I wrote this article, first of all, to help other dog owners with information regarding traveling or moving to a European country with their dog(s). The whole process might seem complicated, but it really isn’t. Second of all, I’m writing this to share my experience with relocating our Corgi, Toby, from Chicago to Europe. I will start with the beginning:
Last year, me and my boyfriend decided to move back to our home country in March of 2012. Since leaving Toby behind wasn’t an option, my duty was to find out exactly what we needed for the trip and to put together all his paperwork. I started with the research pretty early, because all this was new for me, and I wanted to make sure that on the day of the flight I wasn’t missing anything.
When traveling with your dog to Europe the first thing that your dog will need is a microchip. The microchip required by the European Union is a 15-digit microchip that meets ISO standards 11784/11785 and operates at 134.2 kHz.
If your dog already has a 9 or 10 digit microchip (in U.S. pets are usually microchipped with these), then your dog will need a new 15 digit microchip, OR you can carry your own microchip scanner, since at the airports and in the E.U. they have scanners only for the 15 digit microchips.
We ordered our 15 digit microchip online and paid about $50 for it. It came with free registration in a pet database, and our vet implanted it free of charge.
After the microchip implantation, your dog will need to be vaccinated against rabies. The vaccine should be given at least 21 days before the travel date. If the rabies vaccine was given before the microchip was inserted, it won’t be recognized, which means that you’ll need to re-vaccinate your pet. We microchipped our Corgi on June 24th 2011, and on June 26th 2011 we vaccinated him, and this way we avoided any complications.
When you receive the rabies vaccination certificate from your veterinarian, make sure that your dog’s microchip number is listed on the certificate!
Documents needed to travel with your pet
Now that you got the microchipping and vaccination covered, it’s time to start worrying about the paperwork. Don’t worry, it’s not complicated! The most important document that you will need is the EU 998 health certificate. You should go to: http://ec.europa.eu/food/animal/liveanimals/pets/nocomm_third_en.htm to print it out (the downloadable forms, in different linguistic renditions are found at the bottom of the page).
You will need to print out the EU 998 form in the language of the European country of entry and it will need to be completed either in English or the language of the European country of entry. For example, we came to Romania, but entered the European Union through Germany, so we needed the German version of the form, which my vet completed in English. The EU 998 certificate must be filled out by a USDA accredited veterinarian (ask your vet if he/she is accredited), with block letters using blue ink.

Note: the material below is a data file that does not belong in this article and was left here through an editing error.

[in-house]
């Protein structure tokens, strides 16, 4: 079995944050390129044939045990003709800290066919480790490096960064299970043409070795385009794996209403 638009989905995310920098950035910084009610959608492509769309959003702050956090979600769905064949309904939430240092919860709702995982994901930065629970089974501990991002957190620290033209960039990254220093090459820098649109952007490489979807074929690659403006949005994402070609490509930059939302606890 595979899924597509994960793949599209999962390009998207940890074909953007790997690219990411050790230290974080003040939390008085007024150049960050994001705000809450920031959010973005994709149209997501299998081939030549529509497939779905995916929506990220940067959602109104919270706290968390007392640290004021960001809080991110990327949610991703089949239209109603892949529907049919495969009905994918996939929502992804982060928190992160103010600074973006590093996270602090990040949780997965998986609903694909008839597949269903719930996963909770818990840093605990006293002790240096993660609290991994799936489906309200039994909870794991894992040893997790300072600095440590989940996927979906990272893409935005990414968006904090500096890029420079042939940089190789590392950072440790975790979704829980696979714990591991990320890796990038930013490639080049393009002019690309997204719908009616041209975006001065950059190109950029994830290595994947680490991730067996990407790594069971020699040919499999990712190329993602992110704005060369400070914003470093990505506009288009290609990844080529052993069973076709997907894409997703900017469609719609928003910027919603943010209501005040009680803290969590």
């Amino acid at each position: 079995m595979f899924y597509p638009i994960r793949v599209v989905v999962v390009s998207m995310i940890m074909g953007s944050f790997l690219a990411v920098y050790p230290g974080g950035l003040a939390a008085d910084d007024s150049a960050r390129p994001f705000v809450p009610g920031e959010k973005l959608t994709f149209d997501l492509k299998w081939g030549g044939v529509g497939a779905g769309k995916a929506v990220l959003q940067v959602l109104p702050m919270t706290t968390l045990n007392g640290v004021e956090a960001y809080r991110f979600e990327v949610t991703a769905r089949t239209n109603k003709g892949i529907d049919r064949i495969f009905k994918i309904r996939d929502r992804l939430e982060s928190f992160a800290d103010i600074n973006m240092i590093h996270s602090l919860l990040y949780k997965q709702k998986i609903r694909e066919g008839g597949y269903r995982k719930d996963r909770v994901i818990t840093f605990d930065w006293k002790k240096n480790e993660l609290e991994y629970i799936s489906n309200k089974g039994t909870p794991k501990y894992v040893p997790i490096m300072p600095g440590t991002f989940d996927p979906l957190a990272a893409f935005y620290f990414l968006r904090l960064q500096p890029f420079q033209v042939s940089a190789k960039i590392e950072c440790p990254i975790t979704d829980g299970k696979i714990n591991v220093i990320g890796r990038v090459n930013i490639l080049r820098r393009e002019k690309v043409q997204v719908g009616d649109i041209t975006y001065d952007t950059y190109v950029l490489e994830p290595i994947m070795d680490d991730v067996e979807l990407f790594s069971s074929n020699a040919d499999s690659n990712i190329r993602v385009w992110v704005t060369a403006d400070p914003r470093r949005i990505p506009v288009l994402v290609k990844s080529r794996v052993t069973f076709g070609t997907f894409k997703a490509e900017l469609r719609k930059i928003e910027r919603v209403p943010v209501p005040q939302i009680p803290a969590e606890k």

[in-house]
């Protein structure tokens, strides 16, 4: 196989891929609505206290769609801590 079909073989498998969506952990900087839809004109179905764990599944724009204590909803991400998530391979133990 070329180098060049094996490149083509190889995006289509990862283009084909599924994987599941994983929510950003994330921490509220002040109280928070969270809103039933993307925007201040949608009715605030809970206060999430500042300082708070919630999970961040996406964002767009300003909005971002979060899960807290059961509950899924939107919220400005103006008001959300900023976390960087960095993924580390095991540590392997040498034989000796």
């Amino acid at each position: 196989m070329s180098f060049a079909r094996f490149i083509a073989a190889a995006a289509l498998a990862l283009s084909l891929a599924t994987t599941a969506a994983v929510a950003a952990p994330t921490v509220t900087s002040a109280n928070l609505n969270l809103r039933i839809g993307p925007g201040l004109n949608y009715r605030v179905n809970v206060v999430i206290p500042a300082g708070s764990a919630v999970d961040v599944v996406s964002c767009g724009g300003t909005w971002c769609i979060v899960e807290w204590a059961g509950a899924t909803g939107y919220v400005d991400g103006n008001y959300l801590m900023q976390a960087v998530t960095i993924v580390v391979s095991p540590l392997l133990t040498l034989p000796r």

Make sure that all the information on the certificate is correct (I triple checked everything, especially the microchip number). Also, make sure that all the dates in the EU 998 form are written in the European format (dd/mm/yyyy).
After the EU 998 form is completed, signed and stamped by the vet, you must send it to your USDA area office for endorsement. To find the USDA office in your area, visit: http://www.aphis.usda.gov/animal_health/area_offices/ and select your state. You will need to send the EU 998 form together with the rabies vaccine certificate (signed by the vet) and a check for $37 payable to USDA APHIS. The USDA area office will return the endorsed EU 998 certificate to you, via regular mail.
You may be lucky and find an USDA office close to you, in which case you won’t need to mail the EU 998 certificate, since you can drive over there and get it endorsed. You will need an appointment, though, and they don’t accept cash.
Another document that you may need is the APHIS 7001 International health certificate. This is usually required by the airline, but not all airlines require a health certificate for traveling pets. I advise you to acquire it, just in case. Your vet should be able to provide you the APHIS 7001 certificate (you can see it here: http://www.aphis.usda.gov/library/forms/pdf/APHIS7001.pdf). The info on this form is filled out on the computer, and your vet will have to sign it after printing it out. Since the vet is the one providing you with this form, he will charge you for it. I think I paid $45 for it.